Heidi Yli-Ojanpera is a 37-year old principal consultant at Market Gravity, a proposition design consultancy based in London, Edinburgh and New York. She has had a fascinating career path to achieve this position and has worked on some exciting, innovative projects for well-known British and international brands and organisations.
Heidi completed a degree in international marketing and German in 2003 from the University of Greenwich and went on to complete a second degree in information management and economics. She is naturally creative and while marketing allowed her to maximise this quality, it was the combination of technology, analysing information and creativity that really attracted her to a career in innovation.
Did you ever sit down and plan your career?
No, not really. I often felt I should have had more of a plan and I tried to ‘think’ where I was headed and what I enjoyed about work. I did once write it down, but I wouldn’t call it a plan that guided my actions and decisions. For me, my career has been a journey of discovery, rather than planning things I have seeked out opportunities that seem interesting and taken on challenges. In some cases, I have been nervous of taking on new projects but they have definitely helped me to continue developing and learning.
Have you faced any challenges along the way and if so, how did you deal with them?
Every career has its ups and downs and I have had a few difficult times.
One challenging time for me was when I had taken advice from someone to take on a project, which in hindsight I should not have committed to. I listened to the other person’s advice more than my own instinct, and prioritised what I thought I ‘should do’ to please others over what I felt was right for me. This led to a lot of frustration, broken promises from others to get me off the project and it was a very demotivating time for me. But in hindsight I learned a lot about myself and what motivates me. Looking back it led to other great choices and was therefore a positive experience. I would encourage everyone to take learnings from the challenging times and then move on.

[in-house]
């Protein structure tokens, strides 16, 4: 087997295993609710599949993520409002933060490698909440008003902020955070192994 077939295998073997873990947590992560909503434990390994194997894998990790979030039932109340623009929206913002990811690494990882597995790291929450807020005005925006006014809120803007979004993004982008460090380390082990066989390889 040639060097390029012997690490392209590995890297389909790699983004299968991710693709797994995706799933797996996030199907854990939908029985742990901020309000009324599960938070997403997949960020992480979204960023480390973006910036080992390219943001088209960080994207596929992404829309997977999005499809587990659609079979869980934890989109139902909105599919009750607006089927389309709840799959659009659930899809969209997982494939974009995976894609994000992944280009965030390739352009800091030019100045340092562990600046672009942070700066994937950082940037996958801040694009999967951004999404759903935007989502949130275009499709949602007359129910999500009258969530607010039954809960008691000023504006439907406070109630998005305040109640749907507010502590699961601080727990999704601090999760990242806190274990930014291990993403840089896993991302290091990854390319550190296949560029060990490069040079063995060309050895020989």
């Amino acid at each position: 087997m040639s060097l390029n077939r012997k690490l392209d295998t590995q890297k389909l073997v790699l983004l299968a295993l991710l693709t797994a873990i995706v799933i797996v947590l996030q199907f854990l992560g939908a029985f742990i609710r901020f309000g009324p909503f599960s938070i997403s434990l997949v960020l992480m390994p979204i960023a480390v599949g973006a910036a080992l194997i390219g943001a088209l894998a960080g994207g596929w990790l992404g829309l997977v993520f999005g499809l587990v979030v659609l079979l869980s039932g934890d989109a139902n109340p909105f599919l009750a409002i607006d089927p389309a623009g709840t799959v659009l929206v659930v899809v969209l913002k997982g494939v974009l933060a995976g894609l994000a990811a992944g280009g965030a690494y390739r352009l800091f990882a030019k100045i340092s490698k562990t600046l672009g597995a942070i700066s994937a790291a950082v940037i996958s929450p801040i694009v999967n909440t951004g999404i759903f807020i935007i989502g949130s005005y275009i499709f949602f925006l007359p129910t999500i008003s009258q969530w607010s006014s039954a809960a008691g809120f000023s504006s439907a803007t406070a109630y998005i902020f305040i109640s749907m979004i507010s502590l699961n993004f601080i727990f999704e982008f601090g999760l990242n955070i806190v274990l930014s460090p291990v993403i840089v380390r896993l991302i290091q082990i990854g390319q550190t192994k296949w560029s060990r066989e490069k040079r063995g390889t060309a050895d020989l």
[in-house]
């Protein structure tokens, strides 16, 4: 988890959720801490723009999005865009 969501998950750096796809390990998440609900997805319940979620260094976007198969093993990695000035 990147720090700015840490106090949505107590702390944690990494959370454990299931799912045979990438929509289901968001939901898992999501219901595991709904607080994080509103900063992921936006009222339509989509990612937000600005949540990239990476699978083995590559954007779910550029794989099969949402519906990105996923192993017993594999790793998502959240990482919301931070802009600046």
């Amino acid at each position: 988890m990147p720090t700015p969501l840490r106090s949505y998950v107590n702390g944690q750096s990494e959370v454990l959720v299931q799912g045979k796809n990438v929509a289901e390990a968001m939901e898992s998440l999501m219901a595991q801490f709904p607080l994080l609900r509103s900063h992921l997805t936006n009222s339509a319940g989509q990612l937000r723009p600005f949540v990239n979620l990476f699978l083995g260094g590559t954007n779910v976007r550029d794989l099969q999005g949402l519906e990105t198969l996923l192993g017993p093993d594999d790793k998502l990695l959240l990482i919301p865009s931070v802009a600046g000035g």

What advice would you give someone who wishes to move in to a leadership position for the first time?
Learn about the natural social styles of the people you lead and work with. There are some great tests out there for free e.g. 16personalities.com/ that you can ask people to do. Leadership is about inspiring, motivating and looking after people so understanding their natural styles and how they can best fulfil their potential will help you become a better leader.
When faced with two equally-qualified candidates, how would you decide who should have the role?
Qualifications are just one part of what will make someone successful in a job. Even more important is attitude. I would always hire someone who visibly wants the opportunity, wants to learn, wants to do the best they can over someone who is very qualified but doesn’t seem to care as much. You can always work on qualifications and capabilities, attitude is harder to change.
How do you manage your own boss?
It comes back to understanding how they are as a person and what makes them tick, how they want to be updated, supported, involved. It’s important to establish trust and an agreed way of working together early on in the relationship, and be prepared to give regular feedback both ways on what works and what doesn’t. Approached in the right way, this will set the foundation for a solid good working relationship.
On a typical workday, how do you start your day and how does it end?